washingtonpost.com
The Streets Still Have a Hold on Her
Just When Fame Beckoned, Rye Rye Became the Baltimore Club Kid with Some Adult Responsibilities

By Kate Kilpatrick
Washington Post Staff Writer
Sunday, August 2, 2009

On a hot summer afternoon, Ryeisha "Rye Rye" Berrain -- wearing turquoise-and-black leggings, gold hoop earrings, fake lashes -- walks up Fayette Avenue in her East Baltimore neighborhood, holding a bag of Cheetos and a blue drink. She passes the store where kids buy candy and sodas; the public housing units where her sister Elisa, 12, hangs out; the steps where the guys used to chill at night -- until they got shot up.

She describes the neat red-brick homes and manicured lawns as looking "more civic" than when she was coming up, sneaking into clubs, holding dance parties in her basement, getting chased by cops after curfew.

"Before I started touring, I really used to hang on the corner all night until 3 in the morning," Rye Rye, now 18, says.

That was before the shy, around-the-way dancer from the projects became an underground dance darling and the protege of Grammy-winning indie-rap artist M.I.A. Now Rye Rye is on a path to become Baltimore's ambassador of club music -- a frantic blend of hip-hop and house, with nods to D.C.'s go-go music.

"Bang," the first single from her forthcoming debut album (via M.I.A.'s N.E.E.T. label under Interscope Records), began ricocheting around the blogosphere in March. And mainstream hip-hop outlets -- which have long ignored or dismissed Baltimore club music -- have started noticing Rye Rye.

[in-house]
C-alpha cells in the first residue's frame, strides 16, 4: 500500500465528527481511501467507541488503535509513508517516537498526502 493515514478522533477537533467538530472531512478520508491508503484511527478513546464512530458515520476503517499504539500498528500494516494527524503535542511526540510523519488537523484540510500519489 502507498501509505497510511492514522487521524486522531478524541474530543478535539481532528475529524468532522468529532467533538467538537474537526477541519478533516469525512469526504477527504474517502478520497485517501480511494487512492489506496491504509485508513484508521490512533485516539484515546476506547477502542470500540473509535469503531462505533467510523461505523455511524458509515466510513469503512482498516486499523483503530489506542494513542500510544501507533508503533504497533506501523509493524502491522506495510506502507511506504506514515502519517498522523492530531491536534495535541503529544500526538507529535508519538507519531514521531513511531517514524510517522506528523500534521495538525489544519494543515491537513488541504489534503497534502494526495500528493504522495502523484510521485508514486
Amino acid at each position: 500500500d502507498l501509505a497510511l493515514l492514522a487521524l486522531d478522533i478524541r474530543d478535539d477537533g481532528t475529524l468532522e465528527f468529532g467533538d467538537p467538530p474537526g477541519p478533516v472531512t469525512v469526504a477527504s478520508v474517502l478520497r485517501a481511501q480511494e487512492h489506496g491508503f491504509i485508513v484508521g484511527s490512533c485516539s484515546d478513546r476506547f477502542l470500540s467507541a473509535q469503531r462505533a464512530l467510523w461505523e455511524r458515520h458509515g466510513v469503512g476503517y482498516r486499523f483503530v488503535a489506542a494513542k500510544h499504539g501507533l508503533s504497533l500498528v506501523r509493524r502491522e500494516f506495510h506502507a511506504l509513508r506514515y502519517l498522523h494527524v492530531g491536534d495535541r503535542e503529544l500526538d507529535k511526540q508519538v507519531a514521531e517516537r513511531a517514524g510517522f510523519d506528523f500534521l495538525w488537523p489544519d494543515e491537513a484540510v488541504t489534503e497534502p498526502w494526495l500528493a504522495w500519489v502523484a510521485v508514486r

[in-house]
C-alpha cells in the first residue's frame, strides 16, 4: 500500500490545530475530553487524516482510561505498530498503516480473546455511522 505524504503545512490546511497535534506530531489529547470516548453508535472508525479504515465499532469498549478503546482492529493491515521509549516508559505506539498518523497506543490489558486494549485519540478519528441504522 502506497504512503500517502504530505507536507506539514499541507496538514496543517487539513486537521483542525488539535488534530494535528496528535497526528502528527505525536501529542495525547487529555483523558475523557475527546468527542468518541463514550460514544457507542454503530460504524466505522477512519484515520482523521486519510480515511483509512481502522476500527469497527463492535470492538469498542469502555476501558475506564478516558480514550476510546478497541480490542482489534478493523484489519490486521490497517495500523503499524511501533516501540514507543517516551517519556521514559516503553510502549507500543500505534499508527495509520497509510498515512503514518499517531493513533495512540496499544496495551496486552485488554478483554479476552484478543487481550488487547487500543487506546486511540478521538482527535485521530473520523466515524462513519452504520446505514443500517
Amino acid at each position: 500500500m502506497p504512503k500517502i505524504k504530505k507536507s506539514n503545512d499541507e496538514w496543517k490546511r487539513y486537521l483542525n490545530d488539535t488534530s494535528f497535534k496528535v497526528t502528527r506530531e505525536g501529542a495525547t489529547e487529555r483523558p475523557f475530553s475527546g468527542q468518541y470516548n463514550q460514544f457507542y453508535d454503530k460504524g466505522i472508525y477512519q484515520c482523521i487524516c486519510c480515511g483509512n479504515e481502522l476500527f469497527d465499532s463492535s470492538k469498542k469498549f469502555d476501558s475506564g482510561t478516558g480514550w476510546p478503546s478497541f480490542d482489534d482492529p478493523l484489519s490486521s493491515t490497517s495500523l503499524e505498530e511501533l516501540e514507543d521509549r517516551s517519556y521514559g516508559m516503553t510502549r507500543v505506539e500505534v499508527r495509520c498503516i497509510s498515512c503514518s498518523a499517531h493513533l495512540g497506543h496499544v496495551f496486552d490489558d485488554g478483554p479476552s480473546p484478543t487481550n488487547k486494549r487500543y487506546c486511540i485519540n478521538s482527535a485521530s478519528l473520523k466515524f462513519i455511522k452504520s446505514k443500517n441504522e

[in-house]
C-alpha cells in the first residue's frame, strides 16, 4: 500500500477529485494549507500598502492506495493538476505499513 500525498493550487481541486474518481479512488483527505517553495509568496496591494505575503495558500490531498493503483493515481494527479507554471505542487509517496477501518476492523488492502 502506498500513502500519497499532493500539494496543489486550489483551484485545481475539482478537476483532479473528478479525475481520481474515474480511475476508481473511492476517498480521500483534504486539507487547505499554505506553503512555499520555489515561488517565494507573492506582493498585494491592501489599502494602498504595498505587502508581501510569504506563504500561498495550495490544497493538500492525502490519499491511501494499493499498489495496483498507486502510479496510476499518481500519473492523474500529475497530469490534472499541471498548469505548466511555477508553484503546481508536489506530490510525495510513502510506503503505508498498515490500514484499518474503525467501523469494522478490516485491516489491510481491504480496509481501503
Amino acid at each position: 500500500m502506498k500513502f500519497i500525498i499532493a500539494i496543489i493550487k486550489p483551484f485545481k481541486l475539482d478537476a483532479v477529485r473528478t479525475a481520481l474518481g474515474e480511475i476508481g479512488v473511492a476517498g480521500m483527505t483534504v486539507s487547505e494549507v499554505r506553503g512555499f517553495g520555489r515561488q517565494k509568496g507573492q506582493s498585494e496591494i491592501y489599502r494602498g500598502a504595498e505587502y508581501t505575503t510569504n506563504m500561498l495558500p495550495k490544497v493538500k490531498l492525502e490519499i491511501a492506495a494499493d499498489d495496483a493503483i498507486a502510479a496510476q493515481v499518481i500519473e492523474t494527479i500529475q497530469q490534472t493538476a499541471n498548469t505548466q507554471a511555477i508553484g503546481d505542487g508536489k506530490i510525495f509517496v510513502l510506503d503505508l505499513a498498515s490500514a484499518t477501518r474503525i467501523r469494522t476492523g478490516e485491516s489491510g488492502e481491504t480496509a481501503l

"She's definitely on our radar, and we're just waiting for the right moment to break her into our audience," says Rob Markman, music editor at XXL, a hip-hop magazine. "If anyone can do it, Rye Rye can."

If all goes well, fame could be just around the corner for Rye Rye. But when you live in a neighborhood where 13-year-old girls push their babies in strollers and .45-caliber bullets punctuate sultry summer nights, sometimes life gets in the way of success. Rye Rye has found that out the hard way. The girl who once wanted nothing more than to sneak into clubs and dance has had to grow up faster than she wished and take on much more than she ever imagined she could.

* * *

Two years ago, Baltimore-based DJ Blaqstarr, 23, who's known Rye Rye since they recorded "Shake It to the Ground" when she was 15, called her to the studio; someone wanted to meet her.

It was M.I.A., the Sri Lankan British musician and tastemaker recently named by Time as one of the most influential people in the world. M.I.A was accompanied by then-boyfriend Diplo, a Philly-based DJ.

"People from Baltimore, we heard about typical hip-hop artists but not the people on the more creative side," says Rye Rye, who initially thought it was "creepy" that M.I.A. sought her out. But she listened to M.I.A.'s music and was intrigued by what she heard.

"I can do my Baltimore club dance to that track," thought Rye Rye, who's been dancing since she was 8 years old. "It made me instantly like her because I'm a dancer."

M.I.A., in an e-mail interview, says she was impressed with Rye Rye's tone and rapping ability, and her "willingness to understand what me and Diplo were doing."

They booked her shows and introduced her to a new scene.

"We were just interested in taking her out of her environment to show her a way to get out of Baltimore," M.I.A. says. At the time, Rye Rye was in her junior year at Dr. Samuel L. Banks High School.

"I was always the type of person very connected with everyone," Rye Rye says. "[People would] sing my song and imitate my voice in the hallways. But it was cool. Everyone knew who I was."